Impact of tech in women’s lives APC launches critical study

Association for Public Communications’ (APC) recently launched critical study that enumerates how technology impacts women’s lives in different ways. Click here to read the comprehensive report. 

The report looks at the following areas and sets out specific demands for each:

1.Access to infrastructure

  • A public access strategy that emphasises women’s needs
  • Expansion of infrastructure networks and decrease in communication costs
  • Women’s participation in decision-making processes at national and international levels on internet governance, infrastructure planning and regulation, and technology development.

2.Expression, information, agency

  • Inclusion of online realities in existing legal frameworks on hate speech and violence
  • Measures and legislation that protect women’s right to freedom from violence without infringing on freedom of expression and the right to information
  • Policies against censorship and filtering of sexual speech and sexual health content.

3.Economy and sustainable development

  • Commitment to human rights and women’s rights from ICT corporations ! Involvement of women’s rights advocates in internet governance
  • Training for women’s rights activists on sustaining their own platforms in order to control the content they produce
  • Support for community-owned internet service providers and access initiatives ! Women’s involvement in the development of free/libre and open source software (FLOSS).

4.Privacy and autonomy

  • An expansion of our right to privacy, incorporating the digital realm, as the United Nations has declared in its “Right to Privacy in the Digital Age”16
  • Stronger privacy policies in online platforms and workplaces and privacy by default and by design in applications
  • Digital security training for women human rights defenders and women’s organisations.

5.Decision making, public participation, activism

  • Emphasis on creating more democratic spaces online
  • Gender mainstreaming in government and private sector information and communications technology (ICT) policies, especially in internet governance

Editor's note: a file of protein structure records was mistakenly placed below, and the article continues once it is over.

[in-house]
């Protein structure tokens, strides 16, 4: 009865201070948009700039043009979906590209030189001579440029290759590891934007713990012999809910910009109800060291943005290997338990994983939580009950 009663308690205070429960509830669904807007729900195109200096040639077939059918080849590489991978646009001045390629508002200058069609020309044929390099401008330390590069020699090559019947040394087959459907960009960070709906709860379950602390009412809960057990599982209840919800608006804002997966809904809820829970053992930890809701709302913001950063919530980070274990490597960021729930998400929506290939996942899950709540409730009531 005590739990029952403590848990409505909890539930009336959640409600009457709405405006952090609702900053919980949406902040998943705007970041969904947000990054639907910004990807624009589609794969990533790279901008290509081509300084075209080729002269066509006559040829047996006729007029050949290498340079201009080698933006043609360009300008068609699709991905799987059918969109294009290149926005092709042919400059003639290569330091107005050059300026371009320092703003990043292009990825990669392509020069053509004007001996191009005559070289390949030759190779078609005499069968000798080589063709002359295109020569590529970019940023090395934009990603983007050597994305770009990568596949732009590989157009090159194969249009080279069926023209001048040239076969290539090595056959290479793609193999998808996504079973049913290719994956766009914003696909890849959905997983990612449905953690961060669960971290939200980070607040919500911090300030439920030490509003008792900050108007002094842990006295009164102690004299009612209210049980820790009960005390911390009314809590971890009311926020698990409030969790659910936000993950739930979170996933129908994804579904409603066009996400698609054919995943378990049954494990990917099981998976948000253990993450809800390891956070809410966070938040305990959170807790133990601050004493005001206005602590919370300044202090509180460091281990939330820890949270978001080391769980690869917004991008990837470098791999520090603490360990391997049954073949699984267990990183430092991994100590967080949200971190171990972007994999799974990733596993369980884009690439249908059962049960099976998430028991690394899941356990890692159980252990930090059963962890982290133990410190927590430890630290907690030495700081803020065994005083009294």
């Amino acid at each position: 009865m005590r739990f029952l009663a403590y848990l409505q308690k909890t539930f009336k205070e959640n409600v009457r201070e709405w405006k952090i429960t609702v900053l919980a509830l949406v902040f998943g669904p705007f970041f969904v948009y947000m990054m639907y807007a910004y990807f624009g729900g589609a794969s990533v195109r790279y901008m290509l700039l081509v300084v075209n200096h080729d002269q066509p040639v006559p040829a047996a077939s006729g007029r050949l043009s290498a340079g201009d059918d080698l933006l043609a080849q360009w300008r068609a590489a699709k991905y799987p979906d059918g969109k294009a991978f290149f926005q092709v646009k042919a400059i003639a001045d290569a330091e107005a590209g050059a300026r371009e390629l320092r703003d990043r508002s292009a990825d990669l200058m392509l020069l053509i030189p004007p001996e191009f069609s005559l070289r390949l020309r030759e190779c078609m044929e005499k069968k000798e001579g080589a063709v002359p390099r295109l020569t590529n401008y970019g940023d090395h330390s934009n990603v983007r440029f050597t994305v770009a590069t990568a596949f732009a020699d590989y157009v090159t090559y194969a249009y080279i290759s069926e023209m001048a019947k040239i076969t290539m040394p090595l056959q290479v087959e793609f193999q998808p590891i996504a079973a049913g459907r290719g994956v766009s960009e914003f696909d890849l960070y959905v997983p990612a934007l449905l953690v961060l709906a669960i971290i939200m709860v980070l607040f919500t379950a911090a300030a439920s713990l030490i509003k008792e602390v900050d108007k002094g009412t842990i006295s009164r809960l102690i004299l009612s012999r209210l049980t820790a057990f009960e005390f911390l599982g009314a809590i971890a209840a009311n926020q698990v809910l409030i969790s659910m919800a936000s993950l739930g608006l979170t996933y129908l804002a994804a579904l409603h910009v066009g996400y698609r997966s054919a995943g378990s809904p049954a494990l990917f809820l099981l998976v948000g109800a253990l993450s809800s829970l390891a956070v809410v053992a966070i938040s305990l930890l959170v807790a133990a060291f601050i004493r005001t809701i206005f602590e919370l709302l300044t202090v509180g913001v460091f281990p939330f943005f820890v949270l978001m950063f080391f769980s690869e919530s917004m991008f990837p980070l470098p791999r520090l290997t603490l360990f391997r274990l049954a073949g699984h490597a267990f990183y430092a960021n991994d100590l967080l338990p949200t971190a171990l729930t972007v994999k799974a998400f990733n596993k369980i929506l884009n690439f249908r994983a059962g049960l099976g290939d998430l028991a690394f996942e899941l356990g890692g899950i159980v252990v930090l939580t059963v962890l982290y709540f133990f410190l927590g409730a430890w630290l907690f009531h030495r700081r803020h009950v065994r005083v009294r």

• Gender equality in decision-making bodies.


  • Policies that improve girls’ access to quality education and ICT
  • Gender mainstreaming in STEM policies, education and recruitment, with an emphasis on challenging gender norms
  • Mentoring programmes and family-friendly policies in STEM workplaces.

7.Violence against women

  • Inclusion of gender-based violence, including hate speech, in community guidelines and a commitment to women’s freedom of expression from social media platforms
  • Inclusion of technology-related violence in existing laws
  • Training for law enforcement, legal staff, victim advocates and educators.


  • Gender mainstreaming in ICT and climate change policies
  • Policies that support community media and ICT training for women
  • Programmes that build women’s power as change agents in the home, community and global arena.

9.Women’s participation in media

  • Policies that promote gender equality in media work
  • Policies that support community media and ICT training for women
  • Commitment to women’s human rights, especially freedom of expression and freedom from violence.

10.Women’s representation in the media

  • Gender equality in media codes of ethics
  • Gender-sensitivity training for reporters
  • Support for programmes on citizen journalism and media literacy

Camilla Wood

UK based Legal Aid Lawyer

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